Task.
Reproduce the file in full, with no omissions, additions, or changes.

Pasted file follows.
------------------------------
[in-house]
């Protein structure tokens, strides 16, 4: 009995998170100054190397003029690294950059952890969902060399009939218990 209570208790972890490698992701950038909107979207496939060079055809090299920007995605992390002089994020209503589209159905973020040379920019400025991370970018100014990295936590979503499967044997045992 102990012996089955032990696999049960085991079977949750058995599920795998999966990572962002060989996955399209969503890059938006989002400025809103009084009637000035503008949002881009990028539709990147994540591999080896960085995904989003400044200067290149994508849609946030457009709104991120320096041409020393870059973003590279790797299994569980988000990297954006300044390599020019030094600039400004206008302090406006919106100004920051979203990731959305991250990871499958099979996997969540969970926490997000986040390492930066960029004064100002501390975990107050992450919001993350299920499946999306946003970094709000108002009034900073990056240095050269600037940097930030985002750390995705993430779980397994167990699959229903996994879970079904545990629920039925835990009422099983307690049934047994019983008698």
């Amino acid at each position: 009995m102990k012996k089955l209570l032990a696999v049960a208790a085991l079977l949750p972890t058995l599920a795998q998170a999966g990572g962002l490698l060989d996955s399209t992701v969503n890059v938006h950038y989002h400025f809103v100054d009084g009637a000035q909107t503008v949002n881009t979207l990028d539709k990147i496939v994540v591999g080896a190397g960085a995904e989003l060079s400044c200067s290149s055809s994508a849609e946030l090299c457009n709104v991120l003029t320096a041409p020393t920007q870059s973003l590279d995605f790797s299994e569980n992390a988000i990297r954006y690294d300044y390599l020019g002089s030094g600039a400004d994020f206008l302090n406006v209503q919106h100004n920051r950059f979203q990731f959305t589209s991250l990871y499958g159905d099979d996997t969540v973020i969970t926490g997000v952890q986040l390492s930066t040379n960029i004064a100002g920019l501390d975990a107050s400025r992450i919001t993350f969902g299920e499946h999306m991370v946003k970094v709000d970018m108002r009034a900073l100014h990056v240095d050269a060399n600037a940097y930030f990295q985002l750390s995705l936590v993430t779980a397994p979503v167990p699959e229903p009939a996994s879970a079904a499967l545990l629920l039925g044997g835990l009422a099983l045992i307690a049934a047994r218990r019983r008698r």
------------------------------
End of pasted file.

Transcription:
[in-house]
């Protein structure tokens, strides 16, 4: 009995998170100054190397003029690294950059952890969902060399009939218990 209570208790972890490698992701950038909107979207496939060079055809090299920007995605992390002089994020209503589209159905973020040379920019400025991370970018100014990295936590979503499967044997045992 102990012996089955032990696999049960085991079977949750058995599920795998999966990572962002060989996955399209969503890059938006989002400025809103009084009637000035503008949002881009990028539709990147994540591999080896960085995904989003400044200067290149994508849609946030457009709104991120320096041409020393870059973003590279790797299994569980988000990297954006300044390599020019030094600039400004206008302090406006919106100004920051979203990731959305991250990871499958099979996997969540969970926490997000986040390492930066960029004064100002501390975990107050992450919001993350299920499946999306946003970094709000108002009034900073990056240095050269600037940097930030985002750390995705993430779980397994167990699959229903996994879970079904545990629920039925835990009422099983307690049934047994019983008698």
């Amino acid at each position: 009995m102990k012996k089955l209570l032990a696999v049960a208790a085991l079977l949750p972890t058995l599920a795998q998170a999966g990572g962002l490698l060989d996955s399209t992701v969503n890059v938006h950038y989002h400025f809103v100054d009084g009637a000035q909107t503008v949002n881009t979207l990028d539709k990147i496939v994540v591999g080896a190397g960085a995904e989003l060079s400044c200067s290149s055809s994508a849609e946030l090299c457009n709104v991120l003029t320096a041409p020393t920007q870059s973003l590279d995605f790797s299994e569980n992390a988000i990297r954006y690294d300044y390599l020019g002089s030094g600039a400004d994020f206008l302090n406006v209503q919106h100004n920051r950059f979203q990731f959305t589209s991250l990871y499958g159905d099979d996997t969540v973020i969970t926490g997000v952890q986040l390492s930066t040379n960029i004064a100002g920019l501390d975990a107050s400025r992450i919001t993350f969902g299920e499946h999306m991370v946003k970094v709000d970018m108002r009034a900073l100014h990056v240095d050269a060399n600037a940097y930030f990295q985002l750390s995705l936590v993430t779980a397994p979503v167990p699959e229903p009939a996994s879970a079904a499967l545990l629920l039925g044997g835990l009422a099983l045992i307690a049934a047994r218990r019983r008698r």